S.Amdt. 307 (Thune) to S.Con.Res. 8: To establish a deficit-neutral reserve fund to permanently eliminate the Federal estate tax.

On the Amendment in the Senate

Number:
Senate Vote #67 [primary source: senate.gov]
Date:
Mar 22, 2013 (113th Congress)
Result:
Amendment Rejected

This was a vote to approve or reject an amendment.

Resolution:
S.Con.Res. 8: An original concurrent resolution setting forth the congressional budget for the United States Government for fiscal year 2014, revising the appropriate budgetary levels for fiscal year 2013, and setting forth the appropriate budgetary level
Amendment:
S.Amdt. 307 (Thune) to S.Con.Res. 8: To establish a deficit-neutral reserve fund to permanently eliminate the Federal estate tax.
Offered by Sen. John Thune [R-SD] on March 21, 2013
Totals     Democrat     Republican     Independent
  Yea 46
 
 
 
46%
2 44 0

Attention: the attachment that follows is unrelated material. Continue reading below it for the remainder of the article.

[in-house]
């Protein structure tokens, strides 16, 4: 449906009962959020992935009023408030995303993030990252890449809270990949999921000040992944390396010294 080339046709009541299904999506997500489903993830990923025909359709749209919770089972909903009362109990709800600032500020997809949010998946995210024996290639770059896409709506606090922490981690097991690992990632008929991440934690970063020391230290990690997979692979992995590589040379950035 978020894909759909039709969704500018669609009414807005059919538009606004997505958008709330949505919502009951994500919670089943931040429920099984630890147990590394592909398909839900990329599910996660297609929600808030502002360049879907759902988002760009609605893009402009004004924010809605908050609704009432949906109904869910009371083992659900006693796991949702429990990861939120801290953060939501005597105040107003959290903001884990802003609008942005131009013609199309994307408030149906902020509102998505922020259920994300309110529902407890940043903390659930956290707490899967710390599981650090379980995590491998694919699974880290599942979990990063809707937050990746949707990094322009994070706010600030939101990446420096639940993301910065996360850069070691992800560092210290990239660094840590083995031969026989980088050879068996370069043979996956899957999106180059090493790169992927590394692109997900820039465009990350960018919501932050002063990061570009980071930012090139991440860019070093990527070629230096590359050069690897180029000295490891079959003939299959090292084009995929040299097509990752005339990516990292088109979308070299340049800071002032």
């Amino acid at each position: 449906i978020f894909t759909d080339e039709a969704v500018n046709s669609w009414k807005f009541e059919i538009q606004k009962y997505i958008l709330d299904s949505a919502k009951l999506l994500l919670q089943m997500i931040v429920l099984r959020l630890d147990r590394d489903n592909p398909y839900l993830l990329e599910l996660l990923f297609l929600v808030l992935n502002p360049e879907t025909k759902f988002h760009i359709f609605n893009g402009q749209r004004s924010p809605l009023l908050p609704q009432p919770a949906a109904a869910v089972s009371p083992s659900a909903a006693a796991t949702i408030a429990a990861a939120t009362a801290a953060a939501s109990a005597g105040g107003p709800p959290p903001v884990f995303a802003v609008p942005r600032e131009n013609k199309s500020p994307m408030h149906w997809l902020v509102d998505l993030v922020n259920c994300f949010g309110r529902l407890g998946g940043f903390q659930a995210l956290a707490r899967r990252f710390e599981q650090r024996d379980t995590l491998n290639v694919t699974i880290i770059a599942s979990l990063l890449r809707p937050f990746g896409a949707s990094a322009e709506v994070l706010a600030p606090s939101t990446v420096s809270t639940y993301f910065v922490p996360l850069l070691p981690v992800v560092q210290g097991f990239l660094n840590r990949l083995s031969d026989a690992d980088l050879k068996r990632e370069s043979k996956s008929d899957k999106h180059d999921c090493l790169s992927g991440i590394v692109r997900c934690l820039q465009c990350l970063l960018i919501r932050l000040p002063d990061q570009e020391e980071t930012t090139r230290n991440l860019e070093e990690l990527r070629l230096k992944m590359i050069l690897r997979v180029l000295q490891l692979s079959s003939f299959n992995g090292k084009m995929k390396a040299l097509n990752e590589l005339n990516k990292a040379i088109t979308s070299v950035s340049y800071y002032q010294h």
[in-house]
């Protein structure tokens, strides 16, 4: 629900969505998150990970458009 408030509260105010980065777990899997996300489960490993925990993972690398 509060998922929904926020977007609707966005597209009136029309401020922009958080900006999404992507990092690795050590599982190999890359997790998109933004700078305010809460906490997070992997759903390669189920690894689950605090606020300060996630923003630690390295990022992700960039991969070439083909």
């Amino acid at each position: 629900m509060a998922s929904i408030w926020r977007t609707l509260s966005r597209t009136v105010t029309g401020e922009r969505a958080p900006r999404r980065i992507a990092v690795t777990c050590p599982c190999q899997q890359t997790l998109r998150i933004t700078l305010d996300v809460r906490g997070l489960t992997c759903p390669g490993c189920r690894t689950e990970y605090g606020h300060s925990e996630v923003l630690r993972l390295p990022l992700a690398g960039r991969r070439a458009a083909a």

Nay 53
 
 
 
53%
50 1 2
Not Voting 1
 
 
 
1%
1 0 0
Required: Simple Majority

Vote Details

Notes

What’s the difference between “aye” and “yea”?

There is no meaningful difference between “aye” and “yea” (and “nay” and “no”), but the terms are used in different sorts of votes based on Congress’s long tradition of parliamentary procedure.

The House and Senate follow the U.S. Constitution strictly when it says that bills should be decided on by the “yeas and nays” (Article I, Section 7). So they literally say “yea” and “nay” when voting on bills. In the Senate, they always use these words.

The House sometimes operates under a special set of rules called the “Committee of the Whole on the State of the Union” (or “Committee of the Whole” for short), which is a sort of pseudo-committee that is made up of every congressman. During this mode of operation, the House uses the terms “aye” and “no” instead, but the meaning is the same. (See the Rules of the House, Rule XX, and House Practice in the section Voting.)